Paul is commending the church for how they love one another, not only in their city, but throughout the province. Rather than rest on their accomplishments, Paul encourages them to keep up their efforts and even build on them.

I think this is an encouragement that we need as leaders of FCBC. Over the past few years, we have worked together to build and develop a sense of caring community. We have accomplished a great deal in meeting needs, praying for people, and caring for our congregation. Rather than pat ourselves on the back and say what a good job we did, we need to continue to work at building and strengthening our community.

Granted, we face unique challenges with the social distancing guidelines. As I have said several times recently, we are in uncharted, white water rapids of an undetermined length. That being said, we have untold opportunities to work with Christ in bringing caring ministry to our congregation.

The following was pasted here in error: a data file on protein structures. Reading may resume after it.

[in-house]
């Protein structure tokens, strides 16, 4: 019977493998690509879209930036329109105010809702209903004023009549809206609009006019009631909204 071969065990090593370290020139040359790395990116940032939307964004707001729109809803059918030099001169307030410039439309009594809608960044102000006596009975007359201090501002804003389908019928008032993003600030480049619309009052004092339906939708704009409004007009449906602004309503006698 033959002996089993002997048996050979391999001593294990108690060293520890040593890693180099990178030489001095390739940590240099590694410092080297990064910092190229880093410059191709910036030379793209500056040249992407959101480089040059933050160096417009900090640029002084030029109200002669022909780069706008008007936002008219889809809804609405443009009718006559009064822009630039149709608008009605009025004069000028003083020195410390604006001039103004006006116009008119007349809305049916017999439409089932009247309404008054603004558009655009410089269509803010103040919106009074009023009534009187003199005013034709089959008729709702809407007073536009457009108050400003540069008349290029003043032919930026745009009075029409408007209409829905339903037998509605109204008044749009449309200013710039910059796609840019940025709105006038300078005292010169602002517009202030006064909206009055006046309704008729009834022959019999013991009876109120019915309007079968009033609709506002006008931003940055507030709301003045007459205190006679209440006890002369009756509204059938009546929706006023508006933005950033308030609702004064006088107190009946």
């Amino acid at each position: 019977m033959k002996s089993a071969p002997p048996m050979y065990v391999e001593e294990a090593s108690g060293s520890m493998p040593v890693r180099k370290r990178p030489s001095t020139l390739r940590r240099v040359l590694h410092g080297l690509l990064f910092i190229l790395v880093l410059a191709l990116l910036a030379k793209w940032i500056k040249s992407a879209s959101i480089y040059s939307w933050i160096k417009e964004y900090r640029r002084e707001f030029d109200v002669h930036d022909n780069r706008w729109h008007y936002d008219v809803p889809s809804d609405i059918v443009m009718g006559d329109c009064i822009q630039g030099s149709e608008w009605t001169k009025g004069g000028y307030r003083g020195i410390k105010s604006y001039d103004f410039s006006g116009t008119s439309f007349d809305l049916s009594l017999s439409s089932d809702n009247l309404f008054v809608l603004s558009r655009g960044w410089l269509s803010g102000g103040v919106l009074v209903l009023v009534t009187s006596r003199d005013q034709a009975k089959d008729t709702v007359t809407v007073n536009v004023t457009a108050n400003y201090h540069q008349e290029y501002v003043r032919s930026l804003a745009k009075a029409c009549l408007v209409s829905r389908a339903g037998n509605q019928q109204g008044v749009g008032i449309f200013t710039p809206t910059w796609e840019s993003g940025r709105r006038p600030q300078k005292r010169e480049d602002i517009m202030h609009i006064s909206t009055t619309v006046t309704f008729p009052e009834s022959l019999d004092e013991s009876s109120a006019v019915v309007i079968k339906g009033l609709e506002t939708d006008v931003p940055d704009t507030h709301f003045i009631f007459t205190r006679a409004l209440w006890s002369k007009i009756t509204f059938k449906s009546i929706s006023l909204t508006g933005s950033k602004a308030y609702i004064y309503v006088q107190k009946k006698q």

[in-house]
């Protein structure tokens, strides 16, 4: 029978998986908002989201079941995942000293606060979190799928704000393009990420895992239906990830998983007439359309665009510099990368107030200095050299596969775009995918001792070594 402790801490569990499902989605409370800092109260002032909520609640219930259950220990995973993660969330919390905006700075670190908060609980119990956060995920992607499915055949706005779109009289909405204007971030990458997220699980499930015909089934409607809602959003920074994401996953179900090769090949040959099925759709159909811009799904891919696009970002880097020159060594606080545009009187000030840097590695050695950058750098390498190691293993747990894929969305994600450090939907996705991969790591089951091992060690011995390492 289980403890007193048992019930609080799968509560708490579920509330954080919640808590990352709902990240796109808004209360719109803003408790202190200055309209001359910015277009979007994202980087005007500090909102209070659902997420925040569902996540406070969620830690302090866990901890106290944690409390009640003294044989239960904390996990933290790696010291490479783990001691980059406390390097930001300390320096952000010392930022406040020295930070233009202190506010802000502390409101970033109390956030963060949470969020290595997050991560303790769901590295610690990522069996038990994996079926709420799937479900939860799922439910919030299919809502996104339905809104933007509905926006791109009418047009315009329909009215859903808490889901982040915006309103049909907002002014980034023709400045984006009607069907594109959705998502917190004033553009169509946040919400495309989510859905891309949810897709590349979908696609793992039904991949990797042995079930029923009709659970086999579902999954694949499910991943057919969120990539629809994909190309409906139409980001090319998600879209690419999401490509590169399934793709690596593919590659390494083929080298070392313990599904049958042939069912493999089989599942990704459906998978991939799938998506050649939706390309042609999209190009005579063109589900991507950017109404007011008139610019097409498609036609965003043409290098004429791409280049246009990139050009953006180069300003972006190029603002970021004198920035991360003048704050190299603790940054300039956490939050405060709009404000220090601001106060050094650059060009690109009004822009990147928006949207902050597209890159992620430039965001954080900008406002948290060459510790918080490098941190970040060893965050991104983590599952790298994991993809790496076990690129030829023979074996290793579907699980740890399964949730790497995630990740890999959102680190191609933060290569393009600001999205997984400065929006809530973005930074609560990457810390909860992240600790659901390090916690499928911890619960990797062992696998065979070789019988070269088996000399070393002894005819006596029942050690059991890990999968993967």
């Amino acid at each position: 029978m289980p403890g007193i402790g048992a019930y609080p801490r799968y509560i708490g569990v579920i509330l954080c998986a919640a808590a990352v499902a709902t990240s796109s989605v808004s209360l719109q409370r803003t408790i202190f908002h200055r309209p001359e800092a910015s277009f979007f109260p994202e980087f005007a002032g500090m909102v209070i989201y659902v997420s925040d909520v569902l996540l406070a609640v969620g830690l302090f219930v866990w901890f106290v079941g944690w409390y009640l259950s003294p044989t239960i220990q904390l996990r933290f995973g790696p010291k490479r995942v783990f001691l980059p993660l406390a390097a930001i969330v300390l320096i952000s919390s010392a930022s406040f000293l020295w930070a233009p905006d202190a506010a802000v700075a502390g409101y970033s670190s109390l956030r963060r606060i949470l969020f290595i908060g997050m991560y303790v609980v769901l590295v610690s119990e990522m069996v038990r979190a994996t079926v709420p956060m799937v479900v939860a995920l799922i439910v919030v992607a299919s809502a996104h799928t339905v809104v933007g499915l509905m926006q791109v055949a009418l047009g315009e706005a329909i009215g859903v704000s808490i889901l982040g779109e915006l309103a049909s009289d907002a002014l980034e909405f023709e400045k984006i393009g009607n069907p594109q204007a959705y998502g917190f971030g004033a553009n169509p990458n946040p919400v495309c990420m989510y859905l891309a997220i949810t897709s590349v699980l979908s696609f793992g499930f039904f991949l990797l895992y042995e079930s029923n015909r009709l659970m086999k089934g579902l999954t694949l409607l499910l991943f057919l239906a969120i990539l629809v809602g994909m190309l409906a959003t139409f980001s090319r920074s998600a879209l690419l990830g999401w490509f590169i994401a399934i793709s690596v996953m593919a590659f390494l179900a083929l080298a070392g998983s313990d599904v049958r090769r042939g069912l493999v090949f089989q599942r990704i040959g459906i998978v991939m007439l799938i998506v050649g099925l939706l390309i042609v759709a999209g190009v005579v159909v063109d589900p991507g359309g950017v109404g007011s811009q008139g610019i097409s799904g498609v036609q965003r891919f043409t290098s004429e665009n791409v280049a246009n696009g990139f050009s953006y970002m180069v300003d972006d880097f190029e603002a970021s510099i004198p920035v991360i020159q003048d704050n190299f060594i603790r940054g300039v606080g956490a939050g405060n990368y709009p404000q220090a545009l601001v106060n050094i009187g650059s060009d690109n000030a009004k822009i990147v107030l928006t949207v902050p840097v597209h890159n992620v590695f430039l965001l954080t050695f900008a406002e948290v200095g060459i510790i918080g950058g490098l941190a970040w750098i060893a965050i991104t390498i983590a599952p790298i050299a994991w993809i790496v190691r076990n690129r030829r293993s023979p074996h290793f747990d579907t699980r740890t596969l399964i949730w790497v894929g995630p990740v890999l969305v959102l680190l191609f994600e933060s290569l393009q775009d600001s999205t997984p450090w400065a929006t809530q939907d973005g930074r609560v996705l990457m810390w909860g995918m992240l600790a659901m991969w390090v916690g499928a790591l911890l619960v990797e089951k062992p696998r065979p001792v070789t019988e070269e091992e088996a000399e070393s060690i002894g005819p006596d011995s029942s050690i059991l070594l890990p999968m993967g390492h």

Let me encourage you to reach out to the people in your class, small group, ministry team, and sphere of influence. Check their pulse and see how they are doing. Ask how you can pray for them. Ask if they have any needs that are going unmet. Schedule a Zoom conference call with your small group or class so the folks can see one another. Look for creative ways to stay connected with your folks even when we cannot be together physically.